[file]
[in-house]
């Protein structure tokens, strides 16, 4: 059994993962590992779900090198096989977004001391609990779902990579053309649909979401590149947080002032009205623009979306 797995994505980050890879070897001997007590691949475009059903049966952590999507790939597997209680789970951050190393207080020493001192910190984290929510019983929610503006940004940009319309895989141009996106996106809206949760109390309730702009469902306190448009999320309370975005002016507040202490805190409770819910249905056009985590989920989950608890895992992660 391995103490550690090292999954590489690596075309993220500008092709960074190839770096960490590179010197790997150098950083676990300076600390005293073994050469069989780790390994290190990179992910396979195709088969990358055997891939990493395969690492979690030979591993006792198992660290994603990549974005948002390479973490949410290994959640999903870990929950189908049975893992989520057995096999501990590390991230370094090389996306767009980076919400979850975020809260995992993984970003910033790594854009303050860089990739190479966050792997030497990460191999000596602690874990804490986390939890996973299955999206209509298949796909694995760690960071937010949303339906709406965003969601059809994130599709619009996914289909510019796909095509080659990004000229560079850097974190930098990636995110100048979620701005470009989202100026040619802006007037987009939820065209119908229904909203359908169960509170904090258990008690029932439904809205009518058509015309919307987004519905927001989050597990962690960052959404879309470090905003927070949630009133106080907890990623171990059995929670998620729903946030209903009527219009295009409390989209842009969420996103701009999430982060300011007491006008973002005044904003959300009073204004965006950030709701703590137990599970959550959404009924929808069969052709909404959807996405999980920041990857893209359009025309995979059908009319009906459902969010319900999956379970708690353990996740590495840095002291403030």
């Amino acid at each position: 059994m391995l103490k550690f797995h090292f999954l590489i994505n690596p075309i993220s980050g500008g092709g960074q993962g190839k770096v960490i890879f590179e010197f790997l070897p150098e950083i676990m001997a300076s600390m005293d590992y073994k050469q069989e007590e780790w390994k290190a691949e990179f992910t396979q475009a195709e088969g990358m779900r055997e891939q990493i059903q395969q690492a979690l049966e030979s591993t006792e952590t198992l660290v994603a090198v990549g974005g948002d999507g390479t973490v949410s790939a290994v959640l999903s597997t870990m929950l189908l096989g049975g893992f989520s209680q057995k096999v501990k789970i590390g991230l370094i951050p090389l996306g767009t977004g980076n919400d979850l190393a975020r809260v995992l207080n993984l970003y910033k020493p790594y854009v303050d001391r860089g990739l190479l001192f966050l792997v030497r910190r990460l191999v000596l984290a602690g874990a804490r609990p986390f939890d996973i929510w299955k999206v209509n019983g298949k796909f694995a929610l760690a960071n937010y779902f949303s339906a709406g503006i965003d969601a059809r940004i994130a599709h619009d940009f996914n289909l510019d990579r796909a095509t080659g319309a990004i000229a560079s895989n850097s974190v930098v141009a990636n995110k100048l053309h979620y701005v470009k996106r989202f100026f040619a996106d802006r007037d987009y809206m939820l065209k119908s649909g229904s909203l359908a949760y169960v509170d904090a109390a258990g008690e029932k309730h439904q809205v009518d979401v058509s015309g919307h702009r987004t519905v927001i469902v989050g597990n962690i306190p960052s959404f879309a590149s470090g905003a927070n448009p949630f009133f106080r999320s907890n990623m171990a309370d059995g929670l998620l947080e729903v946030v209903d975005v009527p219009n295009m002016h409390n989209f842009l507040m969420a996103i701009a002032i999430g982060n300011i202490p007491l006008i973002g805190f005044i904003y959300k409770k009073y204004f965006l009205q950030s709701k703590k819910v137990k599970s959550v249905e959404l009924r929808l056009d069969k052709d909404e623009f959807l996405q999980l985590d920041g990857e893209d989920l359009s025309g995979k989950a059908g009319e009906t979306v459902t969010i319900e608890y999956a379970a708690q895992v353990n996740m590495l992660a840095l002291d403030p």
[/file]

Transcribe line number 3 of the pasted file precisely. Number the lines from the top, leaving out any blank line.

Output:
């Amino acid at each position: 059994m391995l103490k550690f797995h090292f999954l590489i994505n690596p075309i993220s980050g500008g092709g960074q993962g190839k770096v960490i890879f590179e010197f790997l070897p150098e950083i676990m001997a300076s600390m005293d590992y073994k050469q069989e007590e780790w390994k290190a691949e990179f992910t396979q475009a195709e088969g990358m779900r055997e891939q990493i059903q395969q690492a979690l049966e030979s591993t006792e952590t198992l660290v994603a090198v990549g974005g948002d999507g390479t973490v949410s790939a290994v959640l999903s597997t870990m929950l189908l096989g049975g893992f989520s209680q057995k096999v501990k789970i590390g991230l370094i951050p090389l996306g767009t977004g980076n919400d979850l190393a975020r809260v995992l207080n993984l970003y910033k020493p790594y854009v303050d001391r860089g990739l190479l001192f966050l792997v030497r910190r990460l191999v000596l984290a602690g874990a804490r609990p986390f939890d996973i929510w299955k999206v209509n019983g298949k796909f694995a929610l760690a960071n937010y779902f949303s339906a709406g503006i965003d969601a059809r940004i994130a599709h619009d940009f996914n289909l510019d990579r796909a095509t080659g319309a990004i000229a560079s895989n850097s974190v930098v141009a990636n995110k100048l053309h979620y701005v470009k996106r989202f100026f040619a996106d802006r007037d987009y809206m939820l065209k119908s649909g229904s909203l359908a949760y169960v509170d904090a109390a258990g008690e029932k309730h439904q809205v009518d979401v058509s015309g919307h702009r987004t519905v927001i469902v989050g597990n962690i306190p960052s959404f879309a590149s470090g905003a927070n448009p949630f009133f106080r999320s907890n990623m171990a309370d059995g929670l998620l947080e729903v946030v209903d975005v009527p219009n295009m002016h409390n989209f842009l507040m969420a996103i701009a002032i999430g982060n300011i202490p007491l006008i973002g805190f005044i904003y959300k409770k009073y204004f965006l009205q950030s709701k703590k819910v137990k599970s959550v249905e959404l009924r929808l056009d069969k052709d909404e623009f959807l996405q999980l985590d920041g990857e893209d989920l359009s025309g995979k989950a059908g009319e009906t979306v459902t969010i319900e608890y999956a379970a708690q895992v353990n996740m590495l992660a840095l002291d403030p």